i think it looks sick- in a good way

  • http://yahoo terry

    ulgy or not its only as good as the person shooting

  • http://SILVERRAVEN FRANK MOOD

    I actually designed a revolver of this concept many years ago. That big glob of metal above the barrel is an ugly waste. Why not put a laser sight in there?

  • Doug

    I think it's a very cool design. I like the low recoil. I also like that it looks like it's straight out a scifi movie like Blade Runner.

  • tom

    Have some concerns about forgetting to decock and inadvertantly carrying the revolver in battery.

  • Scott

    I'm going to ask about the elephant in the room. That is the offset between the barrel axis and the sight line.

    I've shot revolvers with rail mounted reflex sights and scopes and have found that as the offset increases so does the convergence between the sight line and barrel axis. The result is a handgun that can be distinctly sensitive to distance. Sight them in for 25 yards or so and you have a gun that shoots low at close range. Sight them in for close range and the result is long range shots clearing a 12 inch target by 2 inches or more.

    While a defensive gun that shoots 2 or 3 inches low at close range really isn't something for concern, if that Rhino is sighted in for 15 yards or less it will shoot high enough at long range to matter.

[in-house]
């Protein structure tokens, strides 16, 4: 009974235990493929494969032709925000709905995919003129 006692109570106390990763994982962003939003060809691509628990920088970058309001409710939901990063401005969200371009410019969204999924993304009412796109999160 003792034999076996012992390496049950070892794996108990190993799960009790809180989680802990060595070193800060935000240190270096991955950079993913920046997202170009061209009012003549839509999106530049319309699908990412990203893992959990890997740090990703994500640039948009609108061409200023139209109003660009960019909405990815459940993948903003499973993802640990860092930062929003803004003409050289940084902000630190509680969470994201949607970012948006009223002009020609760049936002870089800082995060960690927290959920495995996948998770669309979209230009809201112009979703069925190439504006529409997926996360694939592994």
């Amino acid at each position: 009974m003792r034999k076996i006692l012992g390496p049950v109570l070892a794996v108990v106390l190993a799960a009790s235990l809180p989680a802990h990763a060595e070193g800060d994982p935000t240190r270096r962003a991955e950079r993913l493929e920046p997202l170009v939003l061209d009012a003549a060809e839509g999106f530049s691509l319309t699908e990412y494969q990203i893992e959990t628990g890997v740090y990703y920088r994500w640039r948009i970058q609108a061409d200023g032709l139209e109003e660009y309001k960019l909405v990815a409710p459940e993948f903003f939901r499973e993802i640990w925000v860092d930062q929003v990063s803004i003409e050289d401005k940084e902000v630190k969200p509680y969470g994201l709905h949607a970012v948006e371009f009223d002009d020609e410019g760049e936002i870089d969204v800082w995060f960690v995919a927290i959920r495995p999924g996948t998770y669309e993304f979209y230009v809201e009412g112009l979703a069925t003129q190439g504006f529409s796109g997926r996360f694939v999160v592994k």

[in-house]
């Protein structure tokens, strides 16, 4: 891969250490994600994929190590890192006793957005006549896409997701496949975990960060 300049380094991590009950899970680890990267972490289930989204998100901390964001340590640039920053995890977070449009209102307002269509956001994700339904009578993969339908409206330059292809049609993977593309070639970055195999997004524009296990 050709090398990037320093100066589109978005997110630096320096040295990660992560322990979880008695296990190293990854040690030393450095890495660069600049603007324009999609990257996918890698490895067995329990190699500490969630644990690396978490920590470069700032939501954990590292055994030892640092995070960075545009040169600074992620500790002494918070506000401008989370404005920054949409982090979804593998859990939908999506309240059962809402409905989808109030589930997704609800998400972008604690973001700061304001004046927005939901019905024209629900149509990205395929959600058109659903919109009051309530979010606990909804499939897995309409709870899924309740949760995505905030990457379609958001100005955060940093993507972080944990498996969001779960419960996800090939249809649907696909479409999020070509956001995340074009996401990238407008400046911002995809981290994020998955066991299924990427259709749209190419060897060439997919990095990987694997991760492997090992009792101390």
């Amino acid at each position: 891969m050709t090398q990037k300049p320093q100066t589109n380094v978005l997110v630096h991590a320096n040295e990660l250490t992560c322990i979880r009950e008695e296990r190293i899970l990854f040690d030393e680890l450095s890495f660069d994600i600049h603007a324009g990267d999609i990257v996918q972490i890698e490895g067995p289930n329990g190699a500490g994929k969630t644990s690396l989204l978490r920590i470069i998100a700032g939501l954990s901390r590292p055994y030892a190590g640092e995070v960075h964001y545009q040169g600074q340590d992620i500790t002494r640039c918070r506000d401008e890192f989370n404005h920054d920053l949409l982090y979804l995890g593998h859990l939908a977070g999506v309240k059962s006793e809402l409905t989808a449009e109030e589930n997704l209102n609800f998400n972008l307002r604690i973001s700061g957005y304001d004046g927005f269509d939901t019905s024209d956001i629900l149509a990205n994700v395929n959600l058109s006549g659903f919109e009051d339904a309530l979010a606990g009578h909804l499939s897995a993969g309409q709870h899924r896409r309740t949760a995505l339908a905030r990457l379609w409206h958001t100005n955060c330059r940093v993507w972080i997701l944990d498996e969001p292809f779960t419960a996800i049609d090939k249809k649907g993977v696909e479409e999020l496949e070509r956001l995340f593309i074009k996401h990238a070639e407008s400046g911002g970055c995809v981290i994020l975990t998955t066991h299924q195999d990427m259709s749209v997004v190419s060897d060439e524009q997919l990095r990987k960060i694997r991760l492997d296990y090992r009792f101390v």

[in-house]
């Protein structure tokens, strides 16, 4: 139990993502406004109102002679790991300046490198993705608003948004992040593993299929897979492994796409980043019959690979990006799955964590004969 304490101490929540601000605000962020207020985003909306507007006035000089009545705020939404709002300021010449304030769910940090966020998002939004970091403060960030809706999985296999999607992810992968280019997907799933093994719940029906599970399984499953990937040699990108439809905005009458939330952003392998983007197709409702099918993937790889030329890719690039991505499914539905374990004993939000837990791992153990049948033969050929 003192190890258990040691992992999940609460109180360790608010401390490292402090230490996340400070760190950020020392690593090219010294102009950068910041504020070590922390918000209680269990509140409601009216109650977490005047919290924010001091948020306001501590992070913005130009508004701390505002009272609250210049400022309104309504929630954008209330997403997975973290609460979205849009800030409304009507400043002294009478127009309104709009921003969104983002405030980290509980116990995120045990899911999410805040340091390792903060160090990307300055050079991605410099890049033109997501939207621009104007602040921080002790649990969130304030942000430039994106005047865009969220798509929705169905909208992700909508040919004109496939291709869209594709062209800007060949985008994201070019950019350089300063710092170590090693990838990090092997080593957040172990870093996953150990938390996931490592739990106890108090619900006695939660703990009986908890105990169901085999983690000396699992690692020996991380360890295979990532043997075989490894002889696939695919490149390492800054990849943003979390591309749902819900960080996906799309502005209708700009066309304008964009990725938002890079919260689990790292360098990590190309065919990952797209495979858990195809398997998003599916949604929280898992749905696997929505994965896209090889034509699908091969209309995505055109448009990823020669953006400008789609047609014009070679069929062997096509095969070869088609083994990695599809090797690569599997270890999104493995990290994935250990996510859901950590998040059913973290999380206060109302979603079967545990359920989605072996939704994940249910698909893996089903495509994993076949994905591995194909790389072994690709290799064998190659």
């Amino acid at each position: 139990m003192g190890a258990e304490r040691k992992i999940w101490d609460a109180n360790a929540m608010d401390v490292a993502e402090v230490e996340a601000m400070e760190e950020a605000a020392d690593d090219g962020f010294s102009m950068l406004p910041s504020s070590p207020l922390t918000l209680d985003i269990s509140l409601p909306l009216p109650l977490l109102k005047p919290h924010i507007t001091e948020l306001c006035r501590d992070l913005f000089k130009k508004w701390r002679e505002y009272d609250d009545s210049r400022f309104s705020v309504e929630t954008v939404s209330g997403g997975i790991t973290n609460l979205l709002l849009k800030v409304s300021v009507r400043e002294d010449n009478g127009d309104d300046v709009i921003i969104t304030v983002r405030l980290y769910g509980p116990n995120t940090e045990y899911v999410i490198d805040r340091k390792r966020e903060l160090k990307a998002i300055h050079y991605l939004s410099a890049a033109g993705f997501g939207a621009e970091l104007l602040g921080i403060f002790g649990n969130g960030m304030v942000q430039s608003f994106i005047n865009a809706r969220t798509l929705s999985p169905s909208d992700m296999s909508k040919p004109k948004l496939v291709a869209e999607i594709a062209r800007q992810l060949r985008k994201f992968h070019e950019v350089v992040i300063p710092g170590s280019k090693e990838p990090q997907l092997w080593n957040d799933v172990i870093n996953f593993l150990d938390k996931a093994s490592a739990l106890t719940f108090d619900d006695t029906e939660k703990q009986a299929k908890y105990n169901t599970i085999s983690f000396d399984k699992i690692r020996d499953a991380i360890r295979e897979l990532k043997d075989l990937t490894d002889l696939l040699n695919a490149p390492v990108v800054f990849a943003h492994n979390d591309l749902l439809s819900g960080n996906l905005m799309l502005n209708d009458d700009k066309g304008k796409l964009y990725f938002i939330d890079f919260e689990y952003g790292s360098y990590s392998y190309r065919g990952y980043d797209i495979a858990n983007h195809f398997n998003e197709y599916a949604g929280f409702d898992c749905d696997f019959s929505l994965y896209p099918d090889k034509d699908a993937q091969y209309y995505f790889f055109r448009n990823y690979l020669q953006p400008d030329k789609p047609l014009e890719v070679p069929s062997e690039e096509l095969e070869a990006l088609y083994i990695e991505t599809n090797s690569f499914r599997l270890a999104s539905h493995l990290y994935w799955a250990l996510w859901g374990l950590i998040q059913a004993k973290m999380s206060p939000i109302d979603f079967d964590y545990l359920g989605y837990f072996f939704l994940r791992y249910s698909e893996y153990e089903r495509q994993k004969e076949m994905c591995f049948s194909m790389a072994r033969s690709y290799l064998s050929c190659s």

So, what distance is it sighted for and what are the effect of that sight offset and 5, 10, 20, and 40 yards?

  • Eric

    I didn't even think about that. Same thing as a laser on a semi auto.

  • Chris

    I want to start by saying I am a total gun novice. I have recently purchased the 2” Rhino. I just took it to the range for the first time. Being a novice made the design easy for me to get comfortable with because I have no real preconceived notions on shooting form. I also own a model 19 Smith. I really noticed a difference in the felt recoil between the two guns. I fired from 7 yards and accuracy was not a problem. I am not a great shot but had no problem hitting the target. I did have a major problem however, after putting about 80 rounds through the gun it just wouldn’t fire. When I pulled the trigger the pin just would not strike the round. The cylinder would rotate but the gun just would not fire. I took it back to the store and they are sending it back to the factory for repairs. I just wanted to one, let people know this gun may have reliability issues and two, see if anyone else had the same type of problem.

  • Steve O

    Sure is ULGY, I need to get me one.

  • Lance

    I was lucky enough to buy one used and then ditch it! All the talk about less recoil, muzzle flip is all advertising in my opinion. Trying to pull the "hammer" back for a single action shot took two hands! There is an old Texas saying that I thnk applies here, "it's all hat and no cattle"!